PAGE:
Exec=sh -c "some command' %k

No info in man sh and man exec on %k.
What does %k mean here?

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    man exec is about system call exec and its family, not about .desktop file. – val Apr 30 '18 at 11:58

According to the Desktop Entry Specifications:

%k The location of the desktop file as either a URI (if for example gotten from the vfolder system) or a local filename or empty if no location is known.

What is not obvious from your example at first sight is that sh -c '...' (if that is POSIX /bin/sh and not symlinked to csh) sets positional arguments starting at $0, which means $0 will be whatever is %k.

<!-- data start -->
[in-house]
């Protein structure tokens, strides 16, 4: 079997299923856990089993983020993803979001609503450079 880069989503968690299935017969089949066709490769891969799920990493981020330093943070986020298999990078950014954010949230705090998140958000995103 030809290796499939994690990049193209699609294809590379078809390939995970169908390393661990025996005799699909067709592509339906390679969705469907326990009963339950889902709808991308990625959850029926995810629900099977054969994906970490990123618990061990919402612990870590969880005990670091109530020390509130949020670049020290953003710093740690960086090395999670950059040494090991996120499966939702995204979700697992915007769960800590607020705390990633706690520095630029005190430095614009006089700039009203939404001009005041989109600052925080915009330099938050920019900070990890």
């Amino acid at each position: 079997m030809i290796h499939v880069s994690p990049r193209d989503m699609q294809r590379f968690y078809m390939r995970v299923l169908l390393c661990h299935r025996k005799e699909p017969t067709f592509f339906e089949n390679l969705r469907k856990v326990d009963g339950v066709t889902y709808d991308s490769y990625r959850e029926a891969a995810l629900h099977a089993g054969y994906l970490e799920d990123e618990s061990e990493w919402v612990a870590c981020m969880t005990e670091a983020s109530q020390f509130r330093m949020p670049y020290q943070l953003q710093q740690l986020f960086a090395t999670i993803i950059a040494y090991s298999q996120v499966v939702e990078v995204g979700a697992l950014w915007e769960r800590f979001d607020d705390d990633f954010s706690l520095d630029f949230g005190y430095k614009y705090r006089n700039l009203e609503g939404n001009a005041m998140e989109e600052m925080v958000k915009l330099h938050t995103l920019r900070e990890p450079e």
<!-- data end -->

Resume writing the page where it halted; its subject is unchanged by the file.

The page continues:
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    No system would be foolish enough to have a sh -> csh symlink. However some old ksh88-based sh implementations have been known to put the first argument after the inline script in $1 instead of $0, which is why you sometimes see things like sh -c 'code "$1"' arg arg or sh -c 'shift "$1"; code ${1+"$@"}' 2 1 args.... Those shouldn't be needed anymore nowadays. Note that $0 is not a positional argument per se. – Stéphane Chazelas Apr 30 '18 at 9:18

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